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Kchula-Rrit

DSRs and GROM address question

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How important is the GROM address?  Will the computer crash or "go nuts" if it's corrupted?

 

A while ago, I had asked the forum about a DSR call that was giving me problems.  I was just duplicating the code that Tom Bentley used in his TCIO routines, to see how to do a DSR call.

 

Before the BLWP @DSRLNK I saved the GROM address, then restored it afterward.  Not knowing any better, I did it "because Tom Bentley" did it," assuming everyone knows more about DSR calls than me.

 

One of the responses advised that it was unnecessary to save and restore the GROM address, so I removed that part.

 

A few days ago I was poking through a PDF file of Molesworth's "Intro To TI Assembly", which said that DSR calls will trash the GROM address, so it should be saved.

 

I assume that things like GPLLNK (obviously) or XMLLNK use it but my programs do not directly use it.

 

I also assume that I "know enough to be dangerous" at this point.

 

K-R.

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Was the Molesworth statement made with respect to the cassette IO routines?   I have never saved nor restored a GROM address when calling DSRLNK using the "standard" routine for non-cassette IO. 

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Here is the addendum to the E/A Manual (look at the note for page 262):

image.thumb.png.a82e7f60794332ee1af82ca4034557e1.png

 

 

Yes, you do need to protect the current GROM address for GPL calls via GPLLNK. If you never use GPLLNK, you are probably safe.

 

...lee

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And if you don't let your machine program return to Editor/Assembler; if you do a BLWP @0 to exit, there is no need to save the GROM address.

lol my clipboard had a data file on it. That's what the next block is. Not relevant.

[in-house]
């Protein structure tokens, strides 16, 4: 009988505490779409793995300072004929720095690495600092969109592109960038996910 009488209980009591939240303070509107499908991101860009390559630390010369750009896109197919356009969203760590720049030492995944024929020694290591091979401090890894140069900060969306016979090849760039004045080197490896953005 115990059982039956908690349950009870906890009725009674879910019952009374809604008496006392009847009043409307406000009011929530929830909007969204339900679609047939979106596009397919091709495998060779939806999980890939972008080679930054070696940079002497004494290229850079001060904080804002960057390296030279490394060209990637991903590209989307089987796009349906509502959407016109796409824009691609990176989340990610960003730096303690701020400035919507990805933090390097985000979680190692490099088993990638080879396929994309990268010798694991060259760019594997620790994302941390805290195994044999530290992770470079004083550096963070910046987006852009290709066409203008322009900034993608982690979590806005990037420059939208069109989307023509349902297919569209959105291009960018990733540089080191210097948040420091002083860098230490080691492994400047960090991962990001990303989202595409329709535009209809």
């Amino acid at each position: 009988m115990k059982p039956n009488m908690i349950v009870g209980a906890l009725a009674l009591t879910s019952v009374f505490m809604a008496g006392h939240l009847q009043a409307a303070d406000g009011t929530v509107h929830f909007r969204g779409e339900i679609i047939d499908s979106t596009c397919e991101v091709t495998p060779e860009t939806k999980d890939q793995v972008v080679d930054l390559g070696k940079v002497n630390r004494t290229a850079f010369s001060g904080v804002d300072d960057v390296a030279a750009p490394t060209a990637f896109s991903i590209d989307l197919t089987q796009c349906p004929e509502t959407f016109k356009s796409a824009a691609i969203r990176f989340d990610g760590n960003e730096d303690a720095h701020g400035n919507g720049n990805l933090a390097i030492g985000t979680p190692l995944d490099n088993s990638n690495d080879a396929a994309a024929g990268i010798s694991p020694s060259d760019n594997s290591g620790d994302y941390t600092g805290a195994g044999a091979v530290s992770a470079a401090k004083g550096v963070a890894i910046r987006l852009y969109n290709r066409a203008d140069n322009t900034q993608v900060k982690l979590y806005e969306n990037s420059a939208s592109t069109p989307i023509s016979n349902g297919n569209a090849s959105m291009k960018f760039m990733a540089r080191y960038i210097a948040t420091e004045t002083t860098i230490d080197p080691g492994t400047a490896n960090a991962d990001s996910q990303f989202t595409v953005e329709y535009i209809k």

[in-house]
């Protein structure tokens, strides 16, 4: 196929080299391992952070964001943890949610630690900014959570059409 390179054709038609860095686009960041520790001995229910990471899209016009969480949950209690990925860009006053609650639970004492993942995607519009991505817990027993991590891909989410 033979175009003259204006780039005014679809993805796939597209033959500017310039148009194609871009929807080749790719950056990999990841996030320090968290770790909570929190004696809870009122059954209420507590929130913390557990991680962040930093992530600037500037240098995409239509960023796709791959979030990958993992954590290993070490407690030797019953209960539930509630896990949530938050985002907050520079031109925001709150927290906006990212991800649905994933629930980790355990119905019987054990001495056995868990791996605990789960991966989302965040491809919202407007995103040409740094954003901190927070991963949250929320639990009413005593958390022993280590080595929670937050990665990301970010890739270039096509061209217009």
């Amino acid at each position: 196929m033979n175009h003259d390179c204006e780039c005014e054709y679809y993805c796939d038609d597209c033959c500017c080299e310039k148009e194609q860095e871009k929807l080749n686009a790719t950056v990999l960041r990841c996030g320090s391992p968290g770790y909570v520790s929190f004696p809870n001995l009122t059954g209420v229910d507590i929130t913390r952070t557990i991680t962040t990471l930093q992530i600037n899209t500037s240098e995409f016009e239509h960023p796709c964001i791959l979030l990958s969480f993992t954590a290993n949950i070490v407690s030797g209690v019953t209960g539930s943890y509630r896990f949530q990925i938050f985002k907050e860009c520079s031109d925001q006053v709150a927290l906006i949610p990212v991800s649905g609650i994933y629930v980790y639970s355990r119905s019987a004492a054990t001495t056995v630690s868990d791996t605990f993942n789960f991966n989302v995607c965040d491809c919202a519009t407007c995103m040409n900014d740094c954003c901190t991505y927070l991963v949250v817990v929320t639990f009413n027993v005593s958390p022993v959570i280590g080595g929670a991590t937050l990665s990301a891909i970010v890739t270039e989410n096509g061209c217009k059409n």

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7 hours ago, InsaneMultitasker said:

Was the Molesworth statement made with respect to the cassette IO routines?   I have never saved nor restored a GROM address when calling DSRLNK using the "standard" routine for non-cassette IO. 

Molesworth did not mention GROM address with cassette I/O.  Could that be because cassette I/O is done with GPLLNK?  I've only done cassette I/O with ExBASIC, not assembly.  Took upwards of fifteen minutes to load a 20K data file, so I quit using it.

 

Molesworth does repeat what Mr. Stewart's addendum above says, that the RS232 and Thermal Printer will trash the GROM address.  On Page 83 he says you must save the GROM Read and GROM Write addresses before each BLWP @DSRLNK and restore them afterwards.

 

The statement sounds like there are two addresses in the GROM that need to be saved, one each for reading and writing.  I thought GROMs were read-only?  I realize that this is a side-question, but Molesworth's example only saves and restores one address.

 

It looks like the safe thing to do for my L23dump package is to save and restore the GROM address, since I don't know if the calling program will log to disk or RS232.

 

K-R.

Edited by Kchula-Rrit

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6 hours ago, mizapf said:

And if you don't let your machine program return to Editor/Assembler; if you do a BLWP @0 to exit, there is no need to save the GROM address.